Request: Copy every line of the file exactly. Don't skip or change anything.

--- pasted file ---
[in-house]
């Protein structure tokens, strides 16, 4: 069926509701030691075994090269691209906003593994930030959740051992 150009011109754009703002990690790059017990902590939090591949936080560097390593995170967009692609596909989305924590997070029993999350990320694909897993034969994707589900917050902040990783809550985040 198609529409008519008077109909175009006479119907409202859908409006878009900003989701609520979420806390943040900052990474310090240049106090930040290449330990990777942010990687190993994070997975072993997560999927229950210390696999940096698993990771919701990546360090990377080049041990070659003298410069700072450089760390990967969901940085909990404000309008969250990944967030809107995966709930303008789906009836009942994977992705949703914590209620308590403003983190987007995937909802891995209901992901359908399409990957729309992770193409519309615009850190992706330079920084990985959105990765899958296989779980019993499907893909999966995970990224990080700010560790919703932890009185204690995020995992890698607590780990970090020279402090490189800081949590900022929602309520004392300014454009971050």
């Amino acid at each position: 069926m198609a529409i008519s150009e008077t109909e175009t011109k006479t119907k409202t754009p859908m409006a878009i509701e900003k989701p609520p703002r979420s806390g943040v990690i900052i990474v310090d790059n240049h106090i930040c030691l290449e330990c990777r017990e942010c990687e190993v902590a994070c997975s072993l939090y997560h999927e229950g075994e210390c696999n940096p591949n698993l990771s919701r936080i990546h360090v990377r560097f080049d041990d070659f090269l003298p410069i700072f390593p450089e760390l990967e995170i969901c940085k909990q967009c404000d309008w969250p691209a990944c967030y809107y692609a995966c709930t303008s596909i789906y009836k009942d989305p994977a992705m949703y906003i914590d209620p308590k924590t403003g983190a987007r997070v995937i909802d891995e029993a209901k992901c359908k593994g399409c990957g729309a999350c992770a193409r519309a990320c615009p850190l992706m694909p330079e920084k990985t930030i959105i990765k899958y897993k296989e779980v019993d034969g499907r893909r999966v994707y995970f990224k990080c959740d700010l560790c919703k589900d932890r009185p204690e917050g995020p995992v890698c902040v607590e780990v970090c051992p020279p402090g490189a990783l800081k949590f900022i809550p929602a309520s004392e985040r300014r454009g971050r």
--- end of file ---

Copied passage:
[in-house]
């Protein structure tokens, strides 16, 4: 069926509701030691075994090269691209906003593994930030959740051992 150009011109754009703002990690790059017990902590939090591949936080560097390593995170967009692609596909989305924590997070029993999350990320694909897993034969994707589900917050902040990783809550985040 198609529409008519008077109909175009006479119907409202859908409006878009900003989701609520979420806390943040900052990474310090240049106090930040290449330990990777942010990687190993994070997975072993997560999927229950210390696999940096698993990771919701990546360090990377080049041990070659003298410069700072450089760390990967969901940085909990404000309008969250990944967030809107995966709930303008789906009836009942994977992705949703914590209620308590403003983190987007995937909802891995209901992901359908399409990957729309992770193409519309615009850190992706330079920084990985959105990765899958296989779980019993499907893909999966995970990224990080700010560790919703932890009185204690995020995992890698607590780990970090020279402090490189800081949590900022929602309520004392300014454009971050």
């Amino acid at each position: 069926m198609a529409i008519s150009e008077t109909e175009t011109k006479t119907k409202t754009p859908m409006a878009i509701e900003k989701p609520p703002r979420s806390g943040v990690i900052i990474v310090d790059n240049h106090i930040c030691l290449e330990c990777r017990e942010c990687e190993v902590a994070c997975s072993l939090y997560h999927e229950g075994e210390c696999n940096p591949n698993l990771s919701r936080i990546h360090v990377r560097f080049d041990d070659f090269l003298p410069i700072f390593p450089e760390l990967e995170i969901c940085k909990q967009c404000d309008w969250p691209a990944c967030y809107y692609a995966c709930t303008s596909i789906y009836k009942d989305p994977a992705m949703y906003i914590d209620p308590k924590t403003g983190a987007r997070v995937i909802d891995e029993a209901k992901c359908k593994g399409c990957g729309a999350c992770a193409r519309a990320c615009p850190l992706m694909p330079e920084k990985t930030i959105i990765k899958y897993k296989e779980v019993d034969g499907r893909r999966v994707y995970f990224k990080c959740d700010l560790c919703k589900d932890r009185p204690e917050g995020p995992v890698c902040v607590e780990v970090c051992p020279p402090g490189a990783l800081k949590f900022i809550p929602a309520s004392e985040r300014r454009g971050r």